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On Tuesday, Google, Inc. unveiled its Nexus One smart phone at a crowded press conference in Mountain View, California. To say the device has caused hyperventilated speculation would be an understatement, with predictions ranging from the dethroning of the iPhone to revolutionizing the phone industry as a whole. Now that two major tech blogs have gotten their hands on the hallowed phone ahead of the masses, the speculation can turn to concrete debate. While TechCrunch's Michael Arrington says it's the much-awaited telecom messiah,  Engadget's Joshua Topolsky is more lukewarm. Here's the side-by-side rundown:


  • Awesome Features Arrington gives high praise for the phone's Android 2.1 software for its voice keyboard, attractive wallpaper settings and most importantly, its integration with Google Voice: "Google Voice is deeply integrated with the phone, as it is with all Android phones. That means you can assign your Google Voice number to the phone, and use it to make all outbound calls and text messages. In my opinion this is the single biggest selling point for Android phones, and why I won't switch away from the platform any time soon.
  • No Major Improvements, writes Joshua Topolsky at Engadget: "Android 2.1 is in no way dramatically different than the iteration of the OS which is currently running on the Motorola Droid (2.0.1). In fact, there is so little that's different in the software here, we were actually surprised. Of the notable changes, many are cosmetic -- if there are major underlying differences between this OS and the one on the Droid, we can't see what they are."


  • Wonderful, writes Arrington: "The phone's camera really shines. It has a large footprint on the back of the device, larger than on most phones. It's a 5 megapixel camera with a flash, but that description doesn't do it justice. The macro and low light features are top notch for a mobile phone."
  • Agreed, writes Topolsky: "One place where the Nexus One seems to be improving things is in the camera department. Not only has Google bumped up the speed of the camera app (which we're still not that stoked about in general), but the 5 megapixel lens and flash took sharp, detailed images with none of the HTC-related issues we've seen on other models. The focus of the lens was super speedy, and images came out looking more or less as we'd hoped."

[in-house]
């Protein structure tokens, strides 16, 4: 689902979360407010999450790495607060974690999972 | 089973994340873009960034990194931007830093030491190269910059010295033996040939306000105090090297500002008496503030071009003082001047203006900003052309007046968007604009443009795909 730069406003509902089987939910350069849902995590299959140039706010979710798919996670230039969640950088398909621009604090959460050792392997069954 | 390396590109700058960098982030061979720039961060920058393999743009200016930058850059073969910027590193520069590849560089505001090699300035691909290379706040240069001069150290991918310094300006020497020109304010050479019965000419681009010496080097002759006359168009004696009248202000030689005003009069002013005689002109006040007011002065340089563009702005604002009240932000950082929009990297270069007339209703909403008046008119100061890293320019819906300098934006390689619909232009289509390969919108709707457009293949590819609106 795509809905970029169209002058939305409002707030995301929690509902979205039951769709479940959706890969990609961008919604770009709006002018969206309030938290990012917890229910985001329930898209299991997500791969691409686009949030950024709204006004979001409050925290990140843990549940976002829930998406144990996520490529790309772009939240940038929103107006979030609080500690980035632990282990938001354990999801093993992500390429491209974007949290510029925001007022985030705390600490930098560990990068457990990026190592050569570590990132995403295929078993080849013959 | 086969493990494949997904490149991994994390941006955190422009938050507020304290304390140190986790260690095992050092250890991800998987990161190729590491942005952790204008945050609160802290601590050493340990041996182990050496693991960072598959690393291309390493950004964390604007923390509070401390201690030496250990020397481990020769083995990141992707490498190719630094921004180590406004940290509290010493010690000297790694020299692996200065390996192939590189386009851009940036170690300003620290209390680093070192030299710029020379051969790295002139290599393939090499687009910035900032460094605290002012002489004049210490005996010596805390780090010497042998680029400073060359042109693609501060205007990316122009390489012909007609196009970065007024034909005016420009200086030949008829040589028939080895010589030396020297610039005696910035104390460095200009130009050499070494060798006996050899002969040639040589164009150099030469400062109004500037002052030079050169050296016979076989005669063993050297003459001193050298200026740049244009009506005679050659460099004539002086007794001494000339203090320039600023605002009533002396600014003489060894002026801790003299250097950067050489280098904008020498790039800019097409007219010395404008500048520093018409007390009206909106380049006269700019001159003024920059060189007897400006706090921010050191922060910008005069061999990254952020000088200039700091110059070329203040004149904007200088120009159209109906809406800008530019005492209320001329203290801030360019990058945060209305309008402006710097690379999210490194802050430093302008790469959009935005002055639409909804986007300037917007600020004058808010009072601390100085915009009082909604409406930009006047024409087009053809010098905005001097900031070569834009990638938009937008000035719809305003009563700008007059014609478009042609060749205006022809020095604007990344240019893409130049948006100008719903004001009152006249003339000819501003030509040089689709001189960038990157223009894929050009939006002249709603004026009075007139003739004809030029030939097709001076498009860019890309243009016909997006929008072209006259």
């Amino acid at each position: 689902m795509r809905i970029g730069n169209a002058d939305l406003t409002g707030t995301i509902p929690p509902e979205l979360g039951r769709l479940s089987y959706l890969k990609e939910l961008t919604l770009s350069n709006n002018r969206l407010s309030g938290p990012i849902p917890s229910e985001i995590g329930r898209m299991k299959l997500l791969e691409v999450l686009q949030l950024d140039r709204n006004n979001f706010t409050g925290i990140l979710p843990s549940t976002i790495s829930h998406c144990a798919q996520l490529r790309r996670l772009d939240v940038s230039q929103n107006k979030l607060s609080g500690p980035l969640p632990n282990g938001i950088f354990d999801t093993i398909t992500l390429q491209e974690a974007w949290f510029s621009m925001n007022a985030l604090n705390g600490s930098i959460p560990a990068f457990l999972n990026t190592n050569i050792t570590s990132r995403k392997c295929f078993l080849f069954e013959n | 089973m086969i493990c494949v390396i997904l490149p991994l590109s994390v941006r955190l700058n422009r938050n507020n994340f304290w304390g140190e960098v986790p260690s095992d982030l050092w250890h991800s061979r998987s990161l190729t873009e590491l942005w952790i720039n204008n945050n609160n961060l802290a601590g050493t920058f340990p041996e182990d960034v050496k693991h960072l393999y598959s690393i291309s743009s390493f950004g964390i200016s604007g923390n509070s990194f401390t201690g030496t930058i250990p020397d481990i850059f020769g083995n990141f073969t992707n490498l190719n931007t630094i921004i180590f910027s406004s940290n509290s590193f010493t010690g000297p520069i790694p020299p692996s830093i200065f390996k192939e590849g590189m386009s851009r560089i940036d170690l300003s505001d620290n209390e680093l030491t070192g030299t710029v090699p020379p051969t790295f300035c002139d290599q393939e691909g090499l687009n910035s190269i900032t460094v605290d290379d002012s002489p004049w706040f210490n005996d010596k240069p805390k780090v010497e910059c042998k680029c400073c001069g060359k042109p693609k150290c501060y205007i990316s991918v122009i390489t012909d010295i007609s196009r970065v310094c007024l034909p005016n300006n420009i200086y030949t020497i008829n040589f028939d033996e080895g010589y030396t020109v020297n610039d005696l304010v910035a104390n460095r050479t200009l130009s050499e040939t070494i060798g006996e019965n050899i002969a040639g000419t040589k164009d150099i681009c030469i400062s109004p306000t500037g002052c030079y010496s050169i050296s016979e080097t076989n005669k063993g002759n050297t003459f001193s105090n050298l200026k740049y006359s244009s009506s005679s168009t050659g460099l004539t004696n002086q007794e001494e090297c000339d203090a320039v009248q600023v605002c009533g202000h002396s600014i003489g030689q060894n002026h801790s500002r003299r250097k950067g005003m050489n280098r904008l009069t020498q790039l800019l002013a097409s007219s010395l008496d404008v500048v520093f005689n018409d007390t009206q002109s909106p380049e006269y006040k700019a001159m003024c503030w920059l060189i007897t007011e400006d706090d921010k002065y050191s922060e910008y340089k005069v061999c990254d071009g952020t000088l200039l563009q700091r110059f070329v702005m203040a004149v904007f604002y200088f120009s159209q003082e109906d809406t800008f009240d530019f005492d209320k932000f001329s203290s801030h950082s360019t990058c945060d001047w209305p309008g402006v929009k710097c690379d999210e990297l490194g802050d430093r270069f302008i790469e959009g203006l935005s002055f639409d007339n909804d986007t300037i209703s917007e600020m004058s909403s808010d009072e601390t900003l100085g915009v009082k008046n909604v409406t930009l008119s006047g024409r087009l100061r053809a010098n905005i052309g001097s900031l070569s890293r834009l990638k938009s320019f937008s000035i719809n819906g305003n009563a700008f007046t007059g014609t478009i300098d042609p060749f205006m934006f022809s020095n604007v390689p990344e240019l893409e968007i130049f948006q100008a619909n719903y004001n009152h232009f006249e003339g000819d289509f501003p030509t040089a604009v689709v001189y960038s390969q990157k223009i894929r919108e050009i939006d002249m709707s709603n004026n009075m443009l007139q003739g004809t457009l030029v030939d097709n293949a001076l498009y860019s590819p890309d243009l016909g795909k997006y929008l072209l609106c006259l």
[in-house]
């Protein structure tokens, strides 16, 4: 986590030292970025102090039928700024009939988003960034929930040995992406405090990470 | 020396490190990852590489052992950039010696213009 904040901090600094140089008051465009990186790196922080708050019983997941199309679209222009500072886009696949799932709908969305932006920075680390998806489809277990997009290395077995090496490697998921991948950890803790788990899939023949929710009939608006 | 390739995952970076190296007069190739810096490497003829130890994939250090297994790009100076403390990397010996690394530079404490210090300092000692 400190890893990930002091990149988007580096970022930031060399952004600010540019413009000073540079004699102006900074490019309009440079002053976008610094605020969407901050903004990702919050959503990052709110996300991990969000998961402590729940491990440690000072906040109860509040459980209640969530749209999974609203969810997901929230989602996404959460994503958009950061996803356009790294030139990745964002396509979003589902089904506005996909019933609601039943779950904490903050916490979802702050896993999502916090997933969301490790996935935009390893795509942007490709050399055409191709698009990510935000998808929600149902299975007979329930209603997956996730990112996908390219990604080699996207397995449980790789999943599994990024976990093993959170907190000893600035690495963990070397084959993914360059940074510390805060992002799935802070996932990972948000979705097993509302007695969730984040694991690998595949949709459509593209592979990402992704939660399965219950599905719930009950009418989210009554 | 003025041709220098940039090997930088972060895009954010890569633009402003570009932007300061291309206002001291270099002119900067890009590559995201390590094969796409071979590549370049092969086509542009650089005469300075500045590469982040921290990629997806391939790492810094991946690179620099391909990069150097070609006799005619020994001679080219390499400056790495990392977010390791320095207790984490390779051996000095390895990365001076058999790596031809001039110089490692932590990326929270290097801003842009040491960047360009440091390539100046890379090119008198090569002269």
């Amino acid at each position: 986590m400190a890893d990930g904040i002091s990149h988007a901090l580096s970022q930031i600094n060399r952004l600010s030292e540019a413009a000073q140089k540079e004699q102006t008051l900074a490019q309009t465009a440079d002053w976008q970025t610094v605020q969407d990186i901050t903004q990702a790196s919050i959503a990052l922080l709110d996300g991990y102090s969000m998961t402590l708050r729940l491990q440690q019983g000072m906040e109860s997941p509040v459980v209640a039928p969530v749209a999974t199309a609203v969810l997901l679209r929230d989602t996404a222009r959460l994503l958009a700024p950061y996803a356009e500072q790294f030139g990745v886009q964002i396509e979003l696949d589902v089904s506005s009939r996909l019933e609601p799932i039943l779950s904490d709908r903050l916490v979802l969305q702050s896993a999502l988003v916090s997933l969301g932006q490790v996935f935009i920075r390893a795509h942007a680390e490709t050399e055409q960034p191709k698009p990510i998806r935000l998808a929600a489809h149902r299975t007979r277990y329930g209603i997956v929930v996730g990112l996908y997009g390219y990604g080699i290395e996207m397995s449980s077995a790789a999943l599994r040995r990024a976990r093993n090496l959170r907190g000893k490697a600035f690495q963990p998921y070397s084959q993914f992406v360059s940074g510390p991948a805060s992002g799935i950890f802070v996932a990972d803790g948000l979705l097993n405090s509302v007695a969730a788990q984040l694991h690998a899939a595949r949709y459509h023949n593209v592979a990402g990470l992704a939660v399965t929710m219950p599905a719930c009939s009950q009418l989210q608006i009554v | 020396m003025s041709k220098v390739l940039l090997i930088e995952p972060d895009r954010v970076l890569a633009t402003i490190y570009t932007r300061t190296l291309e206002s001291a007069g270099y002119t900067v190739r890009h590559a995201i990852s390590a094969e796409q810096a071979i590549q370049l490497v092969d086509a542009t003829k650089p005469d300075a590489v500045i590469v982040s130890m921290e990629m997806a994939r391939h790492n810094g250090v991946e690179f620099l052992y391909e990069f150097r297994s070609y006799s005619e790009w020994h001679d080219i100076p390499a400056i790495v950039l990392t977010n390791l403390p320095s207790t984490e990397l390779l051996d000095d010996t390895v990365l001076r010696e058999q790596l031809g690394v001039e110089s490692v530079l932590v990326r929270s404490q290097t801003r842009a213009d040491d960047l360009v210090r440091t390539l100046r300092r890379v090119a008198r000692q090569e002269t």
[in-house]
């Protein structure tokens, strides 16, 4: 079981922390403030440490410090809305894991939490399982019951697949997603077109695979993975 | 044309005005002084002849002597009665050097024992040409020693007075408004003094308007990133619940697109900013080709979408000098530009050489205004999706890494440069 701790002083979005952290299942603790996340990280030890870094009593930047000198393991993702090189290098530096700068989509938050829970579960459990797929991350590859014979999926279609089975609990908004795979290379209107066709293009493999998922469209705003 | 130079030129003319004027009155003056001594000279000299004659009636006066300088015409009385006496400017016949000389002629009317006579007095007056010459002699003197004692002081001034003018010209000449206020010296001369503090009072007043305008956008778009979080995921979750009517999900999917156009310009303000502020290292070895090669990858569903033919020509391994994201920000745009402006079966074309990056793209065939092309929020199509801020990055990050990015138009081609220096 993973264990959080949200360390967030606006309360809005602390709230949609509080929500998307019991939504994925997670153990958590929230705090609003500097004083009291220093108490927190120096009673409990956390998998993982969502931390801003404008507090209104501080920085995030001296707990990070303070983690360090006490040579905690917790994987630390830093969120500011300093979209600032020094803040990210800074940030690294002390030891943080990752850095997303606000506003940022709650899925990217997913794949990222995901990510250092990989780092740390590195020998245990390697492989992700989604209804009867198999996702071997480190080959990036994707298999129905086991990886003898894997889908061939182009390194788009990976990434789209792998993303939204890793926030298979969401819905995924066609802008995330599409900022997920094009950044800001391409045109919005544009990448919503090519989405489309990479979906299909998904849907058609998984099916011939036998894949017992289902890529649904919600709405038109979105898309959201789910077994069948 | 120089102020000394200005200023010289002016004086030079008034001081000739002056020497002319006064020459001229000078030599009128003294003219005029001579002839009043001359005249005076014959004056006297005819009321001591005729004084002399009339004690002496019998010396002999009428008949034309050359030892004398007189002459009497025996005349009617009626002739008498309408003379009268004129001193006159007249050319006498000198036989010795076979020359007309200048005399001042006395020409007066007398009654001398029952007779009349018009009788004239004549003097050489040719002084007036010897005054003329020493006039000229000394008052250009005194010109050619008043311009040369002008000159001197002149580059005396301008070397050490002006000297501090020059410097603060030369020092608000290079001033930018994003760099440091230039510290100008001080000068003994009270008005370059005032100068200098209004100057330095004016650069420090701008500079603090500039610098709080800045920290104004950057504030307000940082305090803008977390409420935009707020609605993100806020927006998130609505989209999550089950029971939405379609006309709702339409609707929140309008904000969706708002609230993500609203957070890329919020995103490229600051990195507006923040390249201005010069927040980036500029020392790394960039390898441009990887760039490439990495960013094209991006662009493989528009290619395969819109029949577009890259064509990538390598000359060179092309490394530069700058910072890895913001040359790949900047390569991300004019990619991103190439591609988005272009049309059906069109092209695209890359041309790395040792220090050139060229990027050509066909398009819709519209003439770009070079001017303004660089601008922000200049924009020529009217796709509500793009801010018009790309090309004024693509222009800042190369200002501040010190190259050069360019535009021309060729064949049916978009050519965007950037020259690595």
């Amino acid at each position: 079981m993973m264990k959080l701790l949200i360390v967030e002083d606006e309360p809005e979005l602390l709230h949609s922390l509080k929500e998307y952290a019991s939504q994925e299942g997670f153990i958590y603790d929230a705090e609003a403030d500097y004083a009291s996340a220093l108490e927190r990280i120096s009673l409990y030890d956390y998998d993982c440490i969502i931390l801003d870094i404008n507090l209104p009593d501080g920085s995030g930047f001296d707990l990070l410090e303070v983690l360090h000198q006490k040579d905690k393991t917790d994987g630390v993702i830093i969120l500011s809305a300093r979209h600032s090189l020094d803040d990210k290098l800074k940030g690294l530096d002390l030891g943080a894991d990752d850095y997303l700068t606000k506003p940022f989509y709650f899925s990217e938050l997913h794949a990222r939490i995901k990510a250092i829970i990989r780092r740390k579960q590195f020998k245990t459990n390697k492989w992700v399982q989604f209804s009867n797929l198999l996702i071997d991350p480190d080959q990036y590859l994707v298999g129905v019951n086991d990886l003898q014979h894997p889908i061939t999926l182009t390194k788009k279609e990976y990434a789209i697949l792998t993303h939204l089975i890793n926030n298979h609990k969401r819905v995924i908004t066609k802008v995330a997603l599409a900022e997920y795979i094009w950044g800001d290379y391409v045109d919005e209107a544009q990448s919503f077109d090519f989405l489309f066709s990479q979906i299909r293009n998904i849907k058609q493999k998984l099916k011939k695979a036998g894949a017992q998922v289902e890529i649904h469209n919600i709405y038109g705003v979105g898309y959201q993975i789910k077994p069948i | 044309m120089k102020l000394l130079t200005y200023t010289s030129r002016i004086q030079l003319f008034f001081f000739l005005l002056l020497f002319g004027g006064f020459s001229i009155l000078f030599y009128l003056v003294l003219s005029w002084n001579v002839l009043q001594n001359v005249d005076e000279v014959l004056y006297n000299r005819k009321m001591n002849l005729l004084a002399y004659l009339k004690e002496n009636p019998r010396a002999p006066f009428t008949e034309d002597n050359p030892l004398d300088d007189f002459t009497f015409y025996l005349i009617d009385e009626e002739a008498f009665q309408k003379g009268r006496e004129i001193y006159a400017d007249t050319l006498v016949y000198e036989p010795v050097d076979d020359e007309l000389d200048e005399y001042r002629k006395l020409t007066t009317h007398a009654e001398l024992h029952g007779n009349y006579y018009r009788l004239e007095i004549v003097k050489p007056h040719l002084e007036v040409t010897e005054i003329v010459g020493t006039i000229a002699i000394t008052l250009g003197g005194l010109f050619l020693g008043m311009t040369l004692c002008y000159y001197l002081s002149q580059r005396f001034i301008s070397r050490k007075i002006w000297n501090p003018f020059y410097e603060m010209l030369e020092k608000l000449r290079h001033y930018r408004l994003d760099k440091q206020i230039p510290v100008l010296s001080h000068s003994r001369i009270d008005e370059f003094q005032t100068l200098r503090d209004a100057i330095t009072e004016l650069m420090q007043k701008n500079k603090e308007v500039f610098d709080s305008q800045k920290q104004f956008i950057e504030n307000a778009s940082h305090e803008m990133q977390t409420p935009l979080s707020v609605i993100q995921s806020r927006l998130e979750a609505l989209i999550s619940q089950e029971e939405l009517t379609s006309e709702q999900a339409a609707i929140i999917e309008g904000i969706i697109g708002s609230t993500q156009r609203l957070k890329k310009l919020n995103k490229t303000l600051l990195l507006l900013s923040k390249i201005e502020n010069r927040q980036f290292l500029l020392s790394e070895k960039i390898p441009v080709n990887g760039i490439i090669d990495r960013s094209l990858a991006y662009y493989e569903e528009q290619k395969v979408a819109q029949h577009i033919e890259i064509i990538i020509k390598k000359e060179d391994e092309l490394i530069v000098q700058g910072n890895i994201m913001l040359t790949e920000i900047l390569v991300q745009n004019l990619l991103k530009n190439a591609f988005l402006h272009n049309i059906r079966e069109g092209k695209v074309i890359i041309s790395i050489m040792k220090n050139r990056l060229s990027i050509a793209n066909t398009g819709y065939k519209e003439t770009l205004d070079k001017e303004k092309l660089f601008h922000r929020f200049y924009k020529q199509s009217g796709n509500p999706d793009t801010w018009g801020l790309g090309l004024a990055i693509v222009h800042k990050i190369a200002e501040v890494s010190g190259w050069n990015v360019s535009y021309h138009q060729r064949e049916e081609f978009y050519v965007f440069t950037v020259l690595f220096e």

• Poor, writes Arrington: "I've found battery life to be woefully brief, even by iPhone standards. Officially the phone has up to 7 hours talk time, 250 hours standby, 5 hours of 3G Internet use, 7 hours of video playback and 20 hours of audio playback. Unofficially...Be prepared to keep this phone near a charger at all times."
  • Not Bad, writes Topolsky: "From what we've seen, the battery performs admirably. Thus far we haven't had any major shockers when it came to power drain, and that AMOLED screen seems to go easy on things even when cranked up to a pretty stark setting."


  • Fantastic, writes Arrington: "Most of your interaction with the phone will be through the gorgeous 3.7 inch 480 x 800 OLED capacitive touchscreen. This is the best mobile phone display on the market today, blowing away the iPhone's 480 x 320 display. The screen is bright and alive, and an absolute pleasure to use."
  • Problems with Color Balance, writes Topolsky: "The big issue with the screen, though, is actually the color balance. We found colors on the Nexus One, particularly in the reds and oranges, to be severely blown-out and oversaturated -- a common effect with AMOLED displays like the Nexus One's."


  • Believe the Hype, applauds Arrington: "This is the best Android powered phone to date. It's also the fastest and most elegant smartphone on the market today, solidly beating the iPhone in most ways. In this rapidly evolving market there is sure to be something better just around the corner. But if you are looking to buy a high end smartphone right now, this is the phone for you. The Nexus One is the Android signature device."
  • Nothing New Here, writes Topolsky: "The Nexus One is at its core just another Android smartphone. It's a particularly good one, don't get us wrong -- certainly up there with the best of its breed -- but it's not in any way the Earth-shattering, paradigm-skewing device the media and community cheerleaders have built it up to be."

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